As students prepare to compete for jobs in a 21st century global workforce that is both interdependent and ever-changing, the reality is that too many high schools across the nation are still working within models that emphasize the skills needed for a wonderful job in the year 1985. While the CCSS goal of “college and career readiness” for all students is certainly worthwhile and a step in the right direction, the truth is that teachers everywhere are already scrambling to determine what will be on “the tests” and are adjusting and modifying their curriculum and instruction as necessary. In that respect, we have much of the same. Sure, the standards are different and so too are the tests, but in the end we are left with more test prep, higher levels of anxiety for all involved, and the potential for a new way to narrowly approach teaching and learning.
It is perhaps for this reason above all else that I find myself excited about co-moderating this week’s #Satchat on BYOD with @careim2. While I by no means consider myself to be a “tech expert,” I have the benefit of serving as the Head of an IB World School in a forward-thinking district (@yolebrady) that is dedicated to leveraging all resources so that students are best prepared for the realities of the world that they will soon enter. This not only includes a robust curriculum that is rooted in inquiry-based experiences, problem solving, and critical thinking, but also the responsible use of technology as a vehicle for supporting and enhancing learning across the disciplines for all students.
A few months back I wrote a post on BYOD in response to a question that I received about whether high school students possessed the maturity to appropriately and responsibly use personal devices in their classes and throughout the school day. Since that time, our school has continued to transition to an environment that supports BYOD while simultaneously piloting a 1:1 Chromebook initiative for our 9th grade students. Though still in the early stages, we have already noted a number of benefits to both approaches along with a number of “shared” benefits for choosing either.
In preparation for this Saturday’s #Satchat session, I engaged some of the members of the DFHS faculty in a “mock” Tweetchat (#DFHS2014) on the topic of BYOD, its benefits, and the potential obstacles that teachers might encounter. In doing so, I previewed some of the types of questions that will be asked on Saturday while getting a sense of our teachers’ thoughts on the topic.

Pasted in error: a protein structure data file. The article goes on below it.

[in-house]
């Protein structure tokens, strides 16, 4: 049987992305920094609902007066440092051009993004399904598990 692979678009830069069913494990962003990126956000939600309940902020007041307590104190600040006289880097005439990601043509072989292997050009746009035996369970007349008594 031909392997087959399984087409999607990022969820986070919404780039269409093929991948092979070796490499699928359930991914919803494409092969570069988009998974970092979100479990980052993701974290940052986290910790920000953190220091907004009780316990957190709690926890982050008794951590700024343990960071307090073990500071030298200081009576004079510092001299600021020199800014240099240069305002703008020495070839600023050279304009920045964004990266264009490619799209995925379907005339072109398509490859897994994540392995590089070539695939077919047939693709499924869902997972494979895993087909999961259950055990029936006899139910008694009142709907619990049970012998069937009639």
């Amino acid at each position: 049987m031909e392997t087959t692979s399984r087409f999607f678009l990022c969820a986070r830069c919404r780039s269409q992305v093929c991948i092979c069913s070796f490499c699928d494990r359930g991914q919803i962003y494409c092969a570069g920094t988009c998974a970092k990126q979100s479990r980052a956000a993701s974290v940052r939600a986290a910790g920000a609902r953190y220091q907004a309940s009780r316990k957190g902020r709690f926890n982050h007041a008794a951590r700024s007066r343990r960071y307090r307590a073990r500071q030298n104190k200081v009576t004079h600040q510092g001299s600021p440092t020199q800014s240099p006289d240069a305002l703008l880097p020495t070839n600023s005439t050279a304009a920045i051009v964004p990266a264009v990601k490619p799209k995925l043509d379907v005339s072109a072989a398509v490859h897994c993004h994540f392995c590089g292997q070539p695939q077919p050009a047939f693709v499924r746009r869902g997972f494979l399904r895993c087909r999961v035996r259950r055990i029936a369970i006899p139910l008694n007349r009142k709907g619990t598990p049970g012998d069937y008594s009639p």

Here are the top three takeaways from our chat…
1) Maximizing Resources (@SBuschi): In even the most disadvantaged of districts, there is a population of students who come to school each day with Smartphones that are more powerful than many of the desktops that fill our classrooms. Despite this obvious wealth of resources, too many schools (and all schools in NYC) continue to enforce traditional policies that support “cell free zones” and continue to both discipline students and confiscate devices if they are simply taken out. Instead of this approach, imagine if schools allowed students who have personal devices to use them while providing school-issued devices to students who do not. This simple approach would not only help to put technology into the hands of more students on a more consistent basis, but would also help to offset some of the financial constraints and limitations that are faced by many schools.
2) Digital Citizenship (MicheleIrinve1): Regardless of the path that students ultimately pursue upon graduating from high school, one certainty is that they will have unlimited access to phones, tablets, computers, and whatever new device is on the market at the time. The opportunities for distraction are unlimited. Given that, schools can choose to either run from this reality by eliminating the use of personal devices or they can step up to the challenge, realize that the pros outweigh the cons (by far), and commit to teaching responsible and appropriate use to all students so that they are best prepared for college, the workforce, and beyond.
3) 21st Century Learning (ms_sardinia): When discussing what we value at DFHS, we use words like independence, interdependence, adaptability, application, critical thinking, and communication. These are the skills of the 21st century and must be at the heart of all aspects of teaching and learning. While educational technology certainly plays a key role in the development of these skills, it is never the “end game” or the desired result (think UBD). Instead, technology further enhances student learning while allowing teachers to further engage, assess, and differentiate so that all students can further attain these all important skills. Therefore, getting devices in the hands of as many students is more critical than ever. BYOD is an easy way to make that happen.
For more insight on the topic, please join us this Saturday morning at 7:30 EST for #Satchat.